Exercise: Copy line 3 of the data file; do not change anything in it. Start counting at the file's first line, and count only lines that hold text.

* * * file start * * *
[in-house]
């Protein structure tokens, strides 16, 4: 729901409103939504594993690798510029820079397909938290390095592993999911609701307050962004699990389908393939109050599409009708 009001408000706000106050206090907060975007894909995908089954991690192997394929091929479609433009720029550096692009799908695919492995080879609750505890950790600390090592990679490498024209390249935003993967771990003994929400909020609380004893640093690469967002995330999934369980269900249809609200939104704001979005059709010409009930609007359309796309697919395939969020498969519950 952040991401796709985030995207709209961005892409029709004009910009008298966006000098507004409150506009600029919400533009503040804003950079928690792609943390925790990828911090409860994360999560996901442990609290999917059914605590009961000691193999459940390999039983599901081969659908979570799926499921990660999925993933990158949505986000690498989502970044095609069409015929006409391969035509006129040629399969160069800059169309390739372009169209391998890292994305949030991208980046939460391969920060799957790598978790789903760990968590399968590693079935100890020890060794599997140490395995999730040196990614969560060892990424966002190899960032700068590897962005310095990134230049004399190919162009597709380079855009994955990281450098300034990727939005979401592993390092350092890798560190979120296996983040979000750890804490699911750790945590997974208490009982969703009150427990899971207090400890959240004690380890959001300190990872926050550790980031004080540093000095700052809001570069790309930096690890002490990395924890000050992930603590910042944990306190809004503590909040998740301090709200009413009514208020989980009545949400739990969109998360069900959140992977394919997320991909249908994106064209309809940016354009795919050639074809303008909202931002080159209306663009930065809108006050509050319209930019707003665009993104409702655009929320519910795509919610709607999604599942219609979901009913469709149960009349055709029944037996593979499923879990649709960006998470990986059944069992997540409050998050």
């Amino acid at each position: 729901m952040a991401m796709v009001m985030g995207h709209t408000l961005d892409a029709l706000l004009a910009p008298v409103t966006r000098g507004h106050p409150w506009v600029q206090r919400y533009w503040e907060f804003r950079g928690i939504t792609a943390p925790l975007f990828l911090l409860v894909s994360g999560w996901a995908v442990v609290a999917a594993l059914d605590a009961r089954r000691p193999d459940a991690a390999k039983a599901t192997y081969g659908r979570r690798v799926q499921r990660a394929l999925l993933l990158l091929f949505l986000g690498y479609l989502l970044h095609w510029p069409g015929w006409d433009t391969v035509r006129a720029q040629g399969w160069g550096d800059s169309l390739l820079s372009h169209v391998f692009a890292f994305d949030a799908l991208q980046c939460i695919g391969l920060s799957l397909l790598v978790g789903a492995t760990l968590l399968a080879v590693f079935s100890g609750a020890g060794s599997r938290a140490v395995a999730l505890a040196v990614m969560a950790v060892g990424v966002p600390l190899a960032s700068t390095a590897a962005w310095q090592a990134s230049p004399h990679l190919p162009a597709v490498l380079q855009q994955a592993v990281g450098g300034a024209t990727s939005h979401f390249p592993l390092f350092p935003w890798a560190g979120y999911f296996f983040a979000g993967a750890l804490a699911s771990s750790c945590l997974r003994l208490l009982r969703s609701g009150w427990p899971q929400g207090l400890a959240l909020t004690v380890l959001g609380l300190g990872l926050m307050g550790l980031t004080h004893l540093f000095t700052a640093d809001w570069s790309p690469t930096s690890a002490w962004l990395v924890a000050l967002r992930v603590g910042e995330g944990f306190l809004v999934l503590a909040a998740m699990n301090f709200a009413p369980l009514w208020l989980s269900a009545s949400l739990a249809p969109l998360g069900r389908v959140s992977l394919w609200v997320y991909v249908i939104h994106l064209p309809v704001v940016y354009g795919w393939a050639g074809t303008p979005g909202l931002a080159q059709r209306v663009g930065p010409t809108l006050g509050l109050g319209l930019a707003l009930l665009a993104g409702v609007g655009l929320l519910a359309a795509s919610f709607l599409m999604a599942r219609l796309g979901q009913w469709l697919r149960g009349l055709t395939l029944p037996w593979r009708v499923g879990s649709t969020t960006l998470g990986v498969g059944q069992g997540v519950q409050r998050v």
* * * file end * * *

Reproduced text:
């Amino acid at each position: 729901m952040a991401m796709v009001m985030g995207h709209t408000l961005d892409a029709l706000l004009a910009p008298v409103t966006r000098g507004h106050p409150w506009v600029q206090r919400y533009w503040e907060f804003r950079g928690i939504t792609a943390p925790l975007f990828l911090l409860v894909s994360g999560w996901a995908v442990v609290a999917a594993l059914d605590a009961r089954r000691p193999d459940a991690a390999k039983a599901t192997y081969g659908r979570r690798v799926q499921r990660a394929l999925l993933l990158l091929f949505l986000g690498y479609l989502l970044h095609w510029p069409g015929w006409d433009t391969v035509r006129a720029q040629g399969w160069g550096d800059s169309l390739l820079s372009h169209v391998f692009a890292f994305d949030a799908l991208q980046c939460i695919g391969l920060s799957l397909l790598v978790g789903a492995t760990l968590l399968a080879v590693f079935s100890g609750a020890g060794s599997r938290a140490v395995a999730l505890a040196v990614m969560a950790v060892g990424v966002p600390l190899a960032s700068t390095a590897a962005w310095q090592a990134s230049p004399h990679l190919p162009a597709v490498l380079q855009q994955a592993v990281g450098g300034a024209t990727s939005h979401f390249p592993l390092f350092p935003w890798a560190g979120y999911f296996f983040a979000g993967a750890l804490a699911s771990s750790c945590l997974r003994l208490l009982r969703s609701g009150w427990p899971q929400g207090l400890a959240l909020t004690v380890l959001g609380l300190g990872l926050m307050g550790l980031t004080h004893l540093f000095t700052a640093d809001w570069s790309p690469t930096s690890a002490w962004l990395v924890a000050l967002r992930v603590g910042e995330g944990f306190l809004v999934l503590a909040a998740m699990n301090f709200a009413p369980l009514w208020l989980s269900a009545s949400l739990a249809p969109l998360g069900r389908v959140s992977l394919w609200v997320y991909v249908i939104h994106l064209p309809v704001v940016y354009g795919w393939a050639g074809t303008p979005g909202l931002a080159q059709r209306v663009g930065p010409t809108l006050g509050l109050g319209l930019a707003l009930l665009a993104g409702v609007g655009l929320l519910a359309a795509s919610f709607l599409m999604a599942r219609l796309g979901q009913w469709l697919r149960g009349l055709t395939l029944p037996w593979r009708v499923g879990s649709t969020t960006l998470g990986v498969g059944q069992g997540v519950q409050r998050v």